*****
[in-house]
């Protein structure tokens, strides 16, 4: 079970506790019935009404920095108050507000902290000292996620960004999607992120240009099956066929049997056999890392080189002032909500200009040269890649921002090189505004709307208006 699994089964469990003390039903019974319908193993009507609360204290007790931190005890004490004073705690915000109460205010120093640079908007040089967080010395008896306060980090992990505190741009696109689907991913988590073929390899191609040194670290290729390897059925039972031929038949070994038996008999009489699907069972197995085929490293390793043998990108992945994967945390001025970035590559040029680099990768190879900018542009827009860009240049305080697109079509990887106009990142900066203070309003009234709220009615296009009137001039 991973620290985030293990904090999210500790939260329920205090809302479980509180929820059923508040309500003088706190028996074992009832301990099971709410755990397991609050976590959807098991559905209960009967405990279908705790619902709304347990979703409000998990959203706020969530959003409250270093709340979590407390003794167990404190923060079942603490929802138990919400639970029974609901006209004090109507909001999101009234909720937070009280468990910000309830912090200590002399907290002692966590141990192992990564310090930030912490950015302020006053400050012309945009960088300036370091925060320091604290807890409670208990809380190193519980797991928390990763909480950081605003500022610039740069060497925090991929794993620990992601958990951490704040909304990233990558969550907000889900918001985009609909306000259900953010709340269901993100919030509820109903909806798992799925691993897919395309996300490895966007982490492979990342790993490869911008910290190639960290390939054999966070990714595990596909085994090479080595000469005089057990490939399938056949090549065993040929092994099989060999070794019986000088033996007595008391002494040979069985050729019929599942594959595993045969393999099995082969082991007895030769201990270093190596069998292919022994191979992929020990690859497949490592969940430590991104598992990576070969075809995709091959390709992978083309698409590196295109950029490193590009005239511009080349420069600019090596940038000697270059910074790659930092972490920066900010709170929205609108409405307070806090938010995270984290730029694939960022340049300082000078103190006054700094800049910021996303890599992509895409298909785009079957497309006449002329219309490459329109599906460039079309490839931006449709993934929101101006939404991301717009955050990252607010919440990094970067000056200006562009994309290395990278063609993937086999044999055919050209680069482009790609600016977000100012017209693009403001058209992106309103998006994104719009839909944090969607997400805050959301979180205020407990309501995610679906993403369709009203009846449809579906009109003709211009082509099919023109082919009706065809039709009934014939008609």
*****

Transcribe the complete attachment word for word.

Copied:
[in-house]
């Protein structure tokens, strides 16, 4: 079970506790019935009404920095108050507000902290000292996620960004999607992120240009099956066929049997056999890392080189002032909500200009040269890649921002090189505004709307208006 699994089964469990003390039903019974319908193993009507609360204290007790931190005890004490004073705690915000109460205010120093640079908007040089967080010395008896306060980090992990505190741009696109689907991913988590073929390899191609040194670290290729390897059925039972031929038949070994038996008999009489699907069972197995085929490293390793043998990108992945994967945390001025970035590559040029680099990768190879900018542009827009860009240049305080697109079509990887106009990142900066203070309003009234709220009615296009009137001039 991973620290985030293990904090999210500790939260329920205090809302479980509180929820059923508040309500003088706190028996074992009832301990099971709410755990397991609050976590959807098991559905209960009967405990279908705790619902709304347990979703409000998990959203706020969530959003409250270093709340979590407390003794167990404190923060079942603490929802138990919400639970029974609901006209004090109507909001999101009234909720937070009280468990910000309830912090200590002399907290002692966590141990192992990564310090930030912490950015302020006053400050012309945009960088300036370091925060320091604290807890409670208990809380190193519980797991928390990763909480950081605003500022610039740069060497925090991929794993620990992601958990951490704040909304990233990558969550907000889900918001985009609909306000259900953010709340269901993100919030509820109903909806798992799925691993897919395309996300490895966007982490492979990342790993490869911008910290190639960290390939054999966070990714595990596909085994090479080595000469005089057990490939399938056949090549065993040929092994099989060999070794019986000088033996007595008391002494040979069985050729019929599942594959595993045969393999099995082969082991007895030769201990270093190596069998292919022994191979992929020990690859497949490592969940430590991104598992990576070969075809995709091959390709992978083309698409590196295109950029490193590009005239511009080349420069600019090596940038000697270059910074790659930092972490920066900010709170929205609108409405307070806090938010995270984290730029694939960022340049300082000078103190006054700094800049910021996303890599992509895409298909785009079957497309006449002329219309490459329109599906460039079309490839931006449709993934929101101006939404991301717009955050990252607010919440990094970067000056200006562009994309290395990278063609993937086999044999055919050209680069482009790609600016977000100012017209693009403001058209992106309103998006994104719009839909944090969607997400805050959301979180205020407990309501995610679906993403369709009203009846449809579906009109003709211009082509099919023109082919009706065809039709009934014939008609």